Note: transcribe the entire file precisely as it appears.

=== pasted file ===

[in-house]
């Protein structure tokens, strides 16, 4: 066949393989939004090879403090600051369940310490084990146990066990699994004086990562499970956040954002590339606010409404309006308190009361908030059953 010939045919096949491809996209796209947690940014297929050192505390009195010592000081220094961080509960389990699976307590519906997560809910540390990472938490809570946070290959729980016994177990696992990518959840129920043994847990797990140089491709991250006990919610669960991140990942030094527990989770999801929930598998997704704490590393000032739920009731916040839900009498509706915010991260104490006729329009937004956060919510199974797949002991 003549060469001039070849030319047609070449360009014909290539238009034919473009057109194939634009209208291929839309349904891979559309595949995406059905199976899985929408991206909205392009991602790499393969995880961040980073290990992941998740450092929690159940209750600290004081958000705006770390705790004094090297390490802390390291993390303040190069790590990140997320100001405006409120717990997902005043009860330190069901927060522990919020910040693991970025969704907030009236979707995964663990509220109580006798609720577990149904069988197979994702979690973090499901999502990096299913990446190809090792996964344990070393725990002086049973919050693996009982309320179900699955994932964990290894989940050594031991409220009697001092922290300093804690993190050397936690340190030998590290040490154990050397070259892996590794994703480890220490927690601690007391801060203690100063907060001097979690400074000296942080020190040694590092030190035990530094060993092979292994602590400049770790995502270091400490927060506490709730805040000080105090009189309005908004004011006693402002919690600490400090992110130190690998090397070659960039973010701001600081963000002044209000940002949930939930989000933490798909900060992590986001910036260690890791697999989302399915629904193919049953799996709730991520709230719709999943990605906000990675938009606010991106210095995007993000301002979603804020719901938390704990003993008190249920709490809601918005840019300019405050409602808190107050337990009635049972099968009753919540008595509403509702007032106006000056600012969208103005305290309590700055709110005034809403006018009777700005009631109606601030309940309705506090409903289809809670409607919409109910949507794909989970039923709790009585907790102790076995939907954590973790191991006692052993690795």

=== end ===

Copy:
[in-house]
């Protein structure tokens, strides 16, 4: 066949393989939004090879403090600051369940310490084990146990066990699994004086990562499970956040954002590339606010409404309006308190009361908030059953 010939045919096949491809996209796209947690940014297929050192505390009195010592000081220094961080509960389990699976307590519906997560809910540390990472938490809570946070290959729980016994177990696992990518959840129920043994847990797990140089491709991250006990919610669960991140990942030094527990989770999801929930598998997704704490590393000032739920009731916040839900009498509706915010991260104490006729329009937004956060919510199974797949002991 003549060469001039070849030319047609070449360009014909290539238009034919473009057109194939634009209208291929839309349904891979559309595949995406059905199976899985929408991206909205392009991602790499393969995880961040980073290990992941998740450092929690159940209750600290004081958000705006770390705790004094090297390490802390390291993390303040190069790590990140997320100001405006409120717990997902005043009860330190069901927060522990919020910040693991970025969704907030009236979707995964663990509220109580006798609720577990149904069988197979994702979690973090499901999502990096299913990446190809090792996964344990070393725990002086049973919050693996009982309320179900699955994932964990290894989940050594031991409220009697001092922290300093804690993190050397936690340190030998590290040490154990050397070259892996590794994703480890220490927690601690007391801060203690100063907060001097979690400074000296942080020190040694590092030190035990530094060993092979292994602590400049770790995502270091400490927060506490709730805040000080105090009189309005908004004011006693402002919690600490400090992110130190690998090397070659960039973010701001600081963000002044209000940002949930939930989000933490798909900060992590986001910036260690890791697999989302399915629904193919049953799996709730991520709230719709999943990605906000990675938009606010991106210095995007993000301002979603804020719901938390704990003993008190249920709490809601918005840019300019405050409602808190107050337990009635049972099968009753919540008595509403509702007032106006000056600012969208103005305290309590700055709110005034809403006018009777700005009631109606601030309940309705506090409903289809809670409607919409109910949507794909989970039923709790009585907790102790076995939907954590973790191991006692052993690795």